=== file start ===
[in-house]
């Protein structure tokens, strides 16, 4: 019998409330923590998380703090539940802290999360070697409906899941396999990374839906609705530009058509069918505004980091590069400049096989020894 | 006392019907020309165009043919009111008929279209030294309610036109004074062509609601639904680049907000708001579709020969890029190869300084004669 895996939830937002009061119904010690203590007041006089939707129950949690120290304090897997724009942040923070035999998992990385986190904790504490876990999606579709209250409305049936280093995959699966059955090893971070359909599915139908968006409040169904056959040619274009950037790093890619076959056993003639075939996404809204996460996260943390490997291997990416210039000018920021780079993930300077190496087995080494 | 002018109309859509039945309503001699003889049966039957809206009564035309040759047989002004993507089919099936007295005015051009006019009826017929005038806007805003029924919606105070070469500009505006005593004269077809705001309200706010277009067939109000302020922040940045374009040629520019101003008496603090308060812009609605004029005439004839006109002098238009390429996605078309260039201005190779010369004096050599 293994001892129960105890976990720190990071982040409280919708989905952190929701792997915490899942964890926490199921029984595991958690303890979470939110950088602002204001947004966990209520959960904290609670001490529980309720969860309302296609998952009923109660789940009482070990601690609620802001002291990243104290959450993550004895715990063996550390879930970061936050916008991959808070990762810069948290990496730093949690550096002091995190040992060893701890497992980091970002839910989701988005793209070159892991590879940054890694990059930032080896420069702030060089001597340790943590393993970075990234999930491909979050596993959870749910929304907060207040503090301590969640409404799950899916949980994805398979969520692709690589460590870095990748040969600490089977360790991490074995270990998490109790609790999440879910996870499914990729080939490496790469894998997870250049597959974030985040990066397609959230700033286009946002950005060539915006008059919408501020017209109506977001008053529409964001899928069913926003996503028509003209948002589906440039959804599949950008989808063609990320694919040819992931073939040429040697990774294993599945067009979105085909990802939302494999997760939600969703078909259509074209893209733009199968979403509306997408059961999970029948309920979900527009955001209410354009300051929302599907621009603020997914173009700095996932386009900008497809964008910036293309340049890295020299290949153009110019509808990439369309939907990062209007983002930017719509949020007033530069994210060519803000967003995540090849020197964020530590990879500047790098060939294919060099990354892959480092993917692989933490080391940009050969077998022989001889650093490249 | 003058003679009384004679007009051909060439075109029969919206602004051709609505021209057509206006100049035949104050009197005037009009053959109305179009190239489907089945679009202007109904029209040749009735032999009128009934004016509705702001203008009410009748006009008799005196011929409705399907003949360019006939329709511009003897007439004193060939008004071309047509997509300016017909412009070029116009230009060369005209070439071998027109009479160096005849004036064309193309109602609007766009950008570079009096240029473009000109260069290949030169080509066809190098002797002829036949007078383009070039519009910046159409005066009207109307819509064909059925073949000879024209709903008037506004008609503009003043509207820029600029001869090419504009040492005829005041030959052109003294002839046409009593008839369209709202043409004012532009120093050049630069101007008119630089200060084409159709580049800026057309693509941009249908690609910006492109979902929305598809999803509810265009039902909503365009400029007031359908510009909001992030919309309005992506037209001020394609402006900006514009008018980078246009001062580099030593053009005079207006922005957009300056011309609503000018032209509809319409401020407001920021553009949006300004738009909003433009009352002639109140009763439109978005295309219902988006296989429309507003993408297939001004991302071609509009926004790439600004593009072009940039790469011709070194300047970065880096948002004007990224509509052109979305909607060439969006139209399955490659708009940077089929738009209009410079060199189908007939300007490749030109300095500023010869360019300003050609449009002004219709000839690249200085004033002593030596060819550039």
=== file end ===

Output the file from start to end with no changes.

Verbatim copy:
[in-house]
């Protein structure tokens, strides 16, 4: 019998409330923590998380703090539940802290999360070697409906899941396999990374839906609705530009058509069918505004980091590069400049096989020894 | 006392019907020309165009043919009111008929279209030294309610036109004074062509609601639904680049907000708001579709020969890029190869300084004669 895996939830937002009061119904010690203590007041006089939707129950949690120290304090897997724009942040923070035999998992990385986190904790504490876990999606579709209250409305049936280093995959699966059955090893971070359909599915139908968006409040169904056959040619274009950037790093890619076959056993003639075939996404809204996460996260943390490997291997990416210039000018920021780079993930300077190496087995080494 | 002018109309859509039945309503001699003889049966039957809206009564035309040759047989002004993507089919099936007295005015051009006019009826017929005038806007805003029924919606105070070469500009505006005593004269077809705001309200706010277009067939109000302020922040940045374009040629520019101003008496603090308060812009609605004029005439004839006109002098238009390429996605078309260039201005190779010369004096050599 293994001892129960105890976990720190990071982040409280919708989905952190929701792997915490899942964890926490199921029984595991958690303890979470939110950088602002204001947004966990209520959960904290609670001490529980309720969860309302296609998952009923109660789940009482070990601690609620802001002291990243104290959450993550004895715990063996550390879930970061936050916008991959808070990762810069948290990496730093949690550096002091995190040992060893701890497992980091970002839910989701988005793209070159892991590879940054890694990059930032080896420069702030060089001597340790943590393993970075990234999930491909979050596993959870749910929304907060207040503090301590969640409404799950899916949980994805398979969520692709690589460590870095990748040969600490089977360790991490074995270990998490109790609790999440879910996870499914990729080939490496790469894998997870250049597959974030985040990066397609959230700033286009946002950005060539915006008059919408501020017209109506977001008053529409964001899928069913926003996503028509003209948002589906440039959804599949950008989808063609990320694919040819992931073939040429040697990774294993599945067009979105085909990802939302494999997760939600969703078909259509074209893209733009199968979403509306997408059961999970029948309920979900527009955001209410354009300051929302599907621009603020997914173009700095996932386009900008497809964008910036293309340049890295020299290949153009110019509808990439369309939907990062209007983002930017719509949020007033530069994210060519803000967003995540090849020197964020530590990879500047790098060939294919060099990354892959480092993917692989933490080391940009050969077998022989001889650093490249 | 003058003679009384004679007009051909060439075109029969919206602004051709609505021209057509206006100049035949104050009197005037009009053959109305179009190239489907089945679009202007109904029209040749009735032999009128009934004016509705702001203008009410009748006009008799005196011929409705399907003949360019006939329709511009003897007439004193060939008004071309047509997509300016017909412009070029116009230009060369005209070439071998027109009479160096005849004036064309193309109602609007766009950008570079009096240029473009000109260069290949030169080509066809190098002797002829036949007078383009070039519009910046159409005066009207109307819509064909059925073949000879024209709903008037506004008609503009003043509207820029600029001869090419504009040492005829005041030959052109003294002839046409009593008839369209709202043409004012532009120093050049630069101007008119630089200060084409159709580049800026057309693509941009249908690609910006492109979902929305598809999803509810265009039902909503365009400029007031359908510009909001992030919309309005992506037209001020394609402006900006514009008018980078246009001062580099030593053009005079207006922005957009300056011309609503000018032209509809319409401020407001920021553009949006300004738009909003433009009352002639109140009763439109978005295309219902988006296989429309507003993408297939001004991302071609509009926004790439600004593009072009940039790469011709070194300047970065880096948002004007990224509509052109979305909607060439969006139209399955490659708009940077089929738009209009410079060199189908007939300007490749030109300095500023010869360019300003050609449009002004219709000839690249200085004033002593030596060819550039």